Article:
Over 40 and under 44 hours------------------------------44 hours
45 h o u rs------- ------, __________ , _____________
_
Over 45 hours
. . .

1
2
3
4

2
9
5
3
14
(4)
9
56
(4)

Manufacturing

100

2
(4)

Public ,
utilities 1
2

AB
industries3

Manufacturing

100

100

100

_

1
4
10
25

4

Public ,
utilities

100

3

2
_

64

100

100

_

11

-

_

_

1
2

_

_

_

8
6

2

_

-

-

_

_

_

16
42
2

_

_

_

_

(4)
76
1
2
9
7

5
56
3
5

-

1
74
2
2
7
6

_

-

2
28
4

_

Includes data for wholesale trade; finance, insurance, and real estate; and services, in addition to those industry divisions shown separately.
Transportation, communication, and other public utilities.
Includes data for wholesale trade, real estate, and services, in addition to those industry divisions shown separately.
Less than 0.5 percent.




Retail trade

-

11
1
11
75

Retail trade

87
6
_

6

_

6

16

Table B-4.

Paid Holidays

( P e r c e n t d i s t r i b u t i o n o f o f f i c e a n d p la n t w o r k e r s in a l l i n d u s t r i e s a n d in i n d u s t r y d i v i s i o n s b y n u m b e r o f p a id h o l id a y s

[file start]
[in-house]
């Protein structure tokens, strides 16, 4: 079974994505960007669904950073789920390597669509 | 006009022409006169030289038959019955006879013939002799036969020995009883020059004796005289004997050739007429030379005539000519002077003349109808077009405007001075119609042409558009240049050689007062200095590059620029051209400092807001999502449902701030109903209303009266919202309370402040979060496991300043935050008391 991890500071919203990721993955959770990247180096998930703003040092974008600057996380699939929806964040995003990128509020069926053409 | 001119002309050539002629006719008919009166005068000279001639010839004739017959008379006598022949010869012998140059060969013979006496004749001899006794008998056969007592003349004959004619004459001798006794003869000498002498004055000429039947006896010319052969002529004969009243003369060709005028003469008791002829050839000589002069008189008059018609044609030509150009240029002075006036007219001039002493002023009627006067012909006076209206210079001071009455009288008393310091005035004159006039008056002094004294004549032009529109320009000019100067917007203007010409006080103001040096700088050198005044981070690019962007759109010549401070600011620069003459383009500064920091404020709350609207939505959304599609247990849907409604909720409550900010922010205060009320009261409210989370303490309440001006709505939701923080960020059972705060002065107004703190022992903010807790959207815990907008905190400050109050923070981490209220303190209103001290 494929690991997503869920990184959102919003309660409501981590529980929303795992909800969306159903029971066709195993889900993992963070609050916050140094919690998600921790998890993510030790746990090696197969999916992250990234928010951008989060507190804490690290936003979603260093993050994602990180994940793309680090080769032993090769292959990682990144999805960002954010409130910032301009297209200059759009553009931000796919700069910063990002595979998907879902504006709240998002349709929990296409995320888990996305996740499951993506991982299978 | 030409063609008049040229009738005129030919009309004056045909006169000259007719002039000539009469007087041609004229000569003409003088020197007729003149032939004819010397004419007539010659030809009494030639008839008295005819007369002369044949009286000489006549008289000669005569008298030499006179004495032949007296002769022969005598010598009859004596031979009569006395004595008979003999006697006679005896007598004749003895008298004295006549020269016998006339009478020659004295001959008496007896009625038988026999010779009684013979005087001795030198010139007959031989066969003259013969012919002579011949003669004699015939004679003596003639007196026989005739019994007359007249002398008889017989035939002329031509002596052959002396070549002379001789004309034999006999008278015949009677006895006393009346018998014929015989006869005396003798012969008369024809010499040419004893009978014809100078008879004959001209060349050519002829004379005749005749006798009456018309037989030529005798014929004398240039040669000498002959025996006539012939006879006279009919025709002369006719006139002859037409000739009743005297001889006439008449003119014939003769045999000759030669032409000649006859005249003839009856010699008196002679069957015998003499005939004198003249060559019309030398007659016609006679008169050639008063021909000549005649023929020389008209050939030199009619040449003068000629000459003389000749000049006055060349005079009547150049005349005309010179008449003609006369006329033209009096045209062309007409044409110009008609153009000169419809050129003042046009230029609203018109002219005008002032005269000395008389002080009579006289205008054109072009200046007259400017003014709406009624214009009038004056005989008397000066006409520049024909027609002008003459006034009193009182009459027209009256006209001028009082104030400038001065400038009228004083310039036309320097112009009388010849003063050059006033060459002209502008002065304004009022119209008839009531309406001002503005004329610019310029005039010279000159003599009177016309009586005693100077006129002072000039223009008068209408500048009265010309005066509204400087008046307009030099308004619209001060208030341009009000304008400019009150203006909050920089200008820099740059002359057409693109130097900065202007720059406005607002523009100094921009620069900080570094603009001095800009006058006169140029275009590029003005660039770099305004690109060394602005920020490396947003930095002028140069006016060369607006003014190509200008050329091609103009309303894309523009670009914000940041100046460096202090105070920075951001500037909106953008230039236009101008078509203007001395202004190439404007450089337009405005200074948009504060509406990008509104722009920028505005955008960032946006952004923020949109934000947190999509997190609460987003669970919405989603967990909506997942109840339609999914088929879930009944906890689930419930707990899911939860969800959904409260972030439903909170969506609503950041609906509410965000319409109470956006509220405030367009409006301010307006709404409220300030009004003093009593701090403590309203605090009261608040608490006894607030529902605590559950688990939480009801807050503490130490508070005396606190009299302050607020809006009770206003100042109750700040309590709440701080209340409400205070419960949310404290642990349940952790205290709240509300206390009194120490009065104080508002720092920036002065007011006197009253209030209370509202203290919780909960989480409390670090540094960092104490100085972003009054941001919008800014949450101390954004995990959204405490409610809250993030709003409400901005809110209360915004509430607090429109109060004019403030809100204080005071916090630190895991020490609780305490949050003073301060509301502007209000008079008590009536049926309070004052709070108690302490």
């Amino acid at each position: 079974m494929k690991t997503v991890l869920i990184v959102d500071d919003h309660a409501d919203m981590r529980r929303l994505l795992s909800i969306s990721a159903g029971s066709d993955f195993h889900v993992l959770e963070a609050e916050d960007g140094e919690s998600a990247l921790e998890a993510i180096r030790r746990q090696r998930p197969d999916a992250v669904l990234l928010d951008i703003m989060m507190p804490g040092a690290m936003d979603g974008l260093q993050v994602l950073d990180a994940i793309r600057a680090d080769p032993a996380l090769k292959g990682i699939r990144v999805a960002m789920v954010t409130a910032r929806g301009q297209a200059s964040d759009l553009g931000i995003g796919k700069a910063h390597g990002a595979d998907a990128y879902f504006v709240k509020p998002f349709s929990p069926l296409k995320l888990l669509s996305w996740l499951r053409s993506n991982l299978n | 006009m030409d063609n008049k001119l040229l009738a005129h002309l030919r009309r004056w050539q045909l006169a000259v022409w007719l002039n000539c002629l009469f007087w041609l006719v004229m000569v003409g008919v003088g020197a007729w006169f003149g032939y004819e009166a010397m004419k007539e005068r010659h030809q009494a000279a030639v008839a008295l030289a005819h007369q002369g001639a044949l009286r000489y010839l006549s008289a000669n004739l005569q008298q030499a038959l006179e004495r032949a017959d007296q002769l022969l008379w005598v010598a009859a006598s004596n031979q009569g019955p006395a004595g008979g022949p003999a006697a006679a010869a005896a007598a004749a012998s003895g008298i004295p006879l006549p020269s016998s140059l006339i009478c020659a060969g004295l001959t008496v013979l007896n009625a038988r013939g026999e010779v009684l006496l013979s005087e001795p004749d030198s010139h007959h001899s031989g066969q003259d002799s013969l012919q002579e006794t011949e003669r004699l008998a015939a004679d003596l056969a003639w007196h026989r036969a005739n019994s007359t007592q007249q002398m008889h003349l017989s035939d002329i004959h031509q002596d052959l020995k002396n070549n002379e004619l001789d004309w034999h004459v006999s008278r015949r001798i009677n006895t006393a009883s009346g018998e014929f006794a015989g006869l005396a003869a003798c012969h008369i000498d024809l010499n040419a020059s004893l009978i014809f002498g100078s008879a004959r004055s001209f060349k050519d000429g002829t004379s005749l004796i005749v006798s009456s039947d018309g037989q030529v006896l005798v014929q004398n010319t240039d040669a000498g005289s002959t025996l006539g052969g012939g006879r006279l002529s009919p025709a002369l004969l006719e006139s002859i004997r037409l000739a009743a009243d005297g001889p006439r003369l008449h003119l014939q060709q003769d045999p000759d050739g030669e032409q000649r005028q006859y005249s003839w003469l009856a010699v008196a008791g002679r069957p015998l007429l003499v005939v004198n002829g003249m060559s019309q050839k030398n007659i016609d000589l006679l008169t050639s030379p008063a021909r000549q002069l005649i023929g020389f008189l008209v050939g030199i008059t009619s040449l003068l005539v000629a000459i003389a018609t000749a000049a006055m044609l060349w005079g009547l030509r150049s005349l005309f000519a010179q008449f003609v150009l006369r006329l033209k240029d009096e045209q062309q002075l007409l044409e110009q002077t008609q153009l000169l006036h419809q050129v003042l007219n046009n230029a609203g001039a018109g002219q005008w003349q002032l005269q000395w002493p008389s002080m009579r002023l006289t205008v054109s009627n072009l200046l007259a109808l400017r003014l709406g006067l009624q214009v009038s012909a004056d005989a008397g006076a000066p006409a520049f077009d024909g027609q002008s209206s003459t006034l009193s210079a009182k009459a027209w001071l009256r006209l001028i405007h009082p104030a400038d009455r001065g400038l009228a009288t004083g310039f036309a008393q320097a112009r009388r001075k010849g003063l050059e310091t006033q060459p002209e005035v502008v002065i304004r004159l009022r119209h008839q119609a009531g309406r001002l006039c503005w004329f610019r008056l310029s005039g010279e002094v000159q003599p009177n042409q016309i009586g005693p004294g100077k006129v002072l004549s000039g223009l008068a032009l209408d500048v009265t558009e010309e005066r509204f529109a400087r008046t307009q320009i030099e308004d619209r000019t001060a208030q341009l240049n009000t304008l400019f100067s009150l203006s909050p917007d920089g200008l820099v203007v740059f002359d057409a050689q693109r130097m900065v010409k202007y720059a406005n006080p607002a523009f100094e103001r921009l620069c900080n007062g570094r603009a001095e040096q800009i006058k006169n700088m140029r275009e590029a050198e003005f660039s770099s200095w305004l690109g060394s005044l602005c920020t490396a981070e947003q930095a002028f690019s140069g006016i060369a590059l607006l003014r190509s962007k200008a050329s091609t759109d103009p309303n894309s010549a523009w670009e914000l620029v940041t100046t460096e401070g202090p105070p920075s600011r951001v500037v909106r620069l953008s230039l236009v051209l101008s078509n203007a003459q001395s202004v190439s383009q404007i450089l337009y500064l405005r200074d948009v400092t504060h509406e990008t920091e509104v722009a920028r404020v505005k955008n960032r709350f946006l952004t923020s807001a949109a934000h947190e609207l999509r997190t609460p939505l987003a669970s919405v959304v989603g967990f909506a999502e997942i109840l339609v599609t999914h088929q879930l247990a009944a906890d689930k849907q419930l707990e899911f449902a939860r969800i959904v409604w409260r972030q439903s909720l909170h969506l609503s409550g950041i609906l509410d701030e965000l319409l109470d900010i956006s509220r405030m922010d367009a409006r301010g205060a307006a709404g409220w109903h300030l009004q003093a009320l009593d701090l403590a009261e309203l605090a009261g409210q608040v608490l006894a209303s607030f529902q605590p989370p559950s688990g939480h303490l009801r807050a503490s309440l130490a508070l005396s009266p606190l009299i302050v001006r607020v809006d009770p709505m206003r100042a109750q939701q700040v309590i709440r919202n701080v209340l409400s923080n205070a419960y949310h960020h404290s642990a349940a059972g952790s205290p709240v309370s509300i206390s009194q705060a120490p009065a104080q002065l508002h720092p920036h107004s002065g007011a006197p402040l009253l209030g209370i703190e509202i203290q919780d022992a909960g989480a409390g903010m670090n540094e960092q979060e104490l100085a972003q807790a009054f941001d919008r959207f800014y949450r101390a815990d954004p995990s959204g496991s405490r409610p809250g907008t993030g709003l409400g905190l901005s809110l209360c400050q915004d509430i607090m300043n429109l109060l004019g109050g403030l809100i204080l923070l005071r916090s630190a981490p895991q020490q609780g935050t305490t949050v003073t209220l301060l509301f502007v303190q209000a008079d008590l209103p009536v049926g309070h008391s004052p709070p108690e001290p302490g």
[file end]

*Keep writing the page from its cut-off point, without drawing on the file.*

p r o v i d e d a n n u a lly , P r o v i d e n c e —P a w t u c k e t , R . I. —M a s s . , M a y 196 5)

PLANT W
ORKERS

OFFICE WORKERS
Item

All
,
in u
d stries 1

M
anufacturing

P
ublic 2
u
tilities

R
etail trad
e

A
H 3
in u
d stries i 2
3

M u
an factu g
rin

P
ublic ,
utilities'1

R
etail trad
e

A ll w orkers------------------------------------------------------------

100

100

100

100

100

100

100

100

W orkers in establishments providing
paid holidays------------------------------------------------------W orkers in establishments providing
no paid holidays--------------------------------------------------

99

100

100

99

99

100

97

93

1

1

"

3

7

1
1
2
15
4
21
18
1
25
4
4
(4)

_

2
2
17
5
26
21
2
18
6
1
-

_
-

27
62
-

11
2
2
9
69
-

“

"

<:>
(4 )

-

(4)

-

Number of days

L ess than 5 holidays-------------------------------------------5 holidays----- - -----—
— 5 holidays plus 1 half day—
- —
6 holidays ------ 6 holidays plus 1 half day—
7 holidays — — 7 holidays plus 1 half day—